Google Scholar 

  9. 9.

    He J, Zhang QJ, Lin QF, Chen YF, Lin XZ, Lin MT, et al. Molecular analysis of SMN1, SMN2, NAIP, GTF2H2, and H4F5 genes in 157 Chinese patients with spinal muscular atrophy. Gene. 2013;518:325–9.

    CAS  Article  Google Scholar 

  10. 10.

    Zeng G, Zheng H, Cheng J, Chen R, Lin H, Yang J, et al. Analysis and carrier screening for copy numbers of SMN and NAIP genes in children with spinal muscular atrophy. Chinese J Med Genet. 2014;31:152–5.

    CAS  Google Scholar 

  11. 11.

    Cao Y, Qu Y, Bai J, Cheng M, Jin Y, Wang H, et al. Transmission characteristics of SMN from 227 spinal muscular atrophy core families in China. J Hum Genet. 2020;5:1–5.

    Google Scholar 

  12. 12.

    Liu Z, Zhang P, He X, Liu S, Tang S, Zhang R, et al. New multiplex real-time PCR approach to detect gene mutations for spinal muscular atrophy. BMC Neurol. 2016;16:141.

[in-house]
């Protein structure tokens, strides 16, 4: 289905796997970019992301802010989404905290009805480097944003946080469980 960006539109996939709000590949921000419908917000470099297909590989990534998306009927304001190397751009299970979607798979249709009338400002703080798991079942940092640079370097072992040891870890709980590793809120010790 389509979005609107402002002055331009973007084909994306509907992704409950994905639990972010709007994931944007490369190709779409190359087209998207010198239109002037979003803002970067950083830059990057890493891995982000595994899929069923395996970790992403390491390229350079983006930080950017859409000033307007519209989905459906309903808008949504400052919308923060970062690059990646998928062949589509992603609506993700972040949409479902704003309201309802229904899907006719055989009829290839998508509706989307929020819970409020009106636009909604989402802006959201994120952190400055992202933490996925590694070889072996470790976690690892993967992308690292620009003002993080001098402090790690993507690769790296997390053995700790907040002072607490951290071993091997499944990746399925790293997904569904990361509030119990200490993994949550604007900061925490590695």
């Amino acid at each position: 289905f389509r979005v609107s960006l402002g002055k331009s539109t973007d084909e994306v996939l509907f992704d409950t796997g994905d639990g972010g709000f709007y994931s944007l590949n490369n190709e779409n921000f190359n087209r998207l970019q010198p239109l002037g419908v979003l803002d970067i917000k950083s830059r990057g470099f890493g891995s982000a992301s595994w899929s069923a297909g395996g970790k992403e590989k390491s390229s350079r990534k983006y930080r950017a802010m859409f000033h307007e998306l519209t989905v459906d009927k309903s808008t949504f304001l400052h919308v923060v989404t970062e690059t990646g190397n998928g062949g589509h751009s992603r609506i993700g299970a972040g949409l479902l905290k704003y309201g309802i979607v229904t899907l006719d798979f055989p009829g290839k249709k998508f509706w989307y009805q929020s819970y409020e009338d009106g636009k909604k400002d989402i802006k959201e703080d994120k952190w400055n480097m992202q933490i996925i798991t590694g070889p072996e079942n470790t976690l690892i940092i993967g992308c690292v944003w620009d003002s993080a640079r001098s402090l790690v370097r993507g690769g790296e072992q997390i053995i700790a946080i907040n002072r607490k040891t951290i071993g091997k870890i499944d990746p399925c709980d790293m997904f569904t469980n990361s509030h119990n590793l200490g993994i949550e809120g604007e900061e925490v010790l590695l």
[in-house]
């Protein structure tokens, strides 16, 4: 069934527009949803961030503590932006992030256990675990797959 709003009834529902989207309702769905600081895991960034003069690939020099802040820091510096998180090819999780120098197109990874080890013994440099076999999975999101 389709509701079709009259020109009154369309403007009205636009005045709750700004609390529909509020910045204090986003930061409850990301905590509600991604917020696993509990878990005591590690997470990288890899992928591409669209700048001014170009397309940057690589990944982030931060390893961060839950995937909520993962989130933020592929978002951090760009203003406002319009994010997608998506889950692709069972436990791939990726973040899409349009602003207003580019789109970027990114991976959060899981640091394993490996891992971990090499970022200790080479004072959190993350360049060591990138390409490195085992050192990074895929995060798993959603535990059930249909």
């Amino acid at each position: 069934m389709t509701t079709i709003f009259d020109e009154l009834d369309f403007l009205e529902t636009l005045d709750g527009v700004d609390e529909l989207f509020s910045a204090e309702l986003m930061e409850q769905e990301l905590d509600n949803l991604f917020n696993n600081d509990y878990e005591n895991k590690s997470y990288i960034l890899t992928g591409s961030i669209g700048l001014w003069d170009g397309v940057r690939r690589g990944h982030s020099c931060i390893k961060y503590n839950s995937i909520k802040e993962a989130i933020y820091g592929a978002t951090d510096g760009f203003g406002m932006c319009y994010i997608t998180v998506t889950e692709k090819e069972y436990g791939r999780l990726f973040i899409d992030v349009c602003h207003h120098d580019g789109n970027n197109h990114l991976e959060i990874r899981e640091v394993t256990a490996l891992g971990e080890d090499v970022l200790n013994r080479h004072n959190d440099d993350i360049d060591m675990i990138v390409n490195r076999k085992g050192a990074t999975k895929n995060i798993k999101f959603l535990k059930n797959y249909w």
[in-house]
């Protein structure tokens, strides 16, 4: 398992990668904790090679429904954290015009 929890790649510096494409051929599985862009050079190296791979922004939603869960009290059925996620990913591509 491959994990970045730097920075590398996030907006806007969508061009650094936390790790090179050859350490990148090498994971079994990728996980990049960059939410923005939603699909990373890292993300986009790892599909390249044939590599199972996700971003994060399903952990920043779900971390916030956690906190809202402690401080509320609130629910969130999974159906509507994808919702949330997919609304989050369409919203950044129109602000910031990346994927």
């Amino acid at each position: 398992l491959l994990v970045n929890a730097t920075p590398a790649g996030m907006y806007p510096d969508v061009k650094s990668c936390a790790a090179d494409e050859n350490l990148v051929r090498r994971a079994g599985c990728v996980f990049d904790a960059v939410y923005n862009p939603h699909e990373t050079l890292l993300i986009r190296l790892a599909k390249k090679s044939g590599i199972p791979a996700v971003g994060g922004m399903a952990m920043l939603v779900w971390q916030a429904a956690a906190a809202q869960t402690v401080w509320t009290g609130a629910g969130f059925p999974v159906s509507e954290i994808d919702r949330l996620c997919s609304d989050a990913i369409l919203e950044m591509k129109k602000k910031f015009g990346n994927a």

Article  Google Scholar 

  13. 13.

    Sheth J, Mistri M, Bhavsar R, Pancholi D, Kamate M, Gupta N, et al. Batten disease: biochemical and molecular characterization revealing novel PPT1 and TPP1 gene mutations in Indian patients. BMC Neurol. 2018;18:203 Chen X, Tong Y, Shi Z, Chen H, Yang Z, Wang Y, et al. Noninvasive molecular diagnosis of craniopharvngioma with MRI-based radiomics approach. BMC Neurol. 2019;19:6.

    CAS  Article  Google Scholar 

  14. 14.

    Chen X, Tong Y, Shi Z, Chen H, Yang Z, Wang Y, et al. Noninvasive molecular diagnosis of craniopharvngioma with MRI-based radiomics approach. BMC Neurol. 2019;19:6.

    Article  Google Scholar 

  15. 15.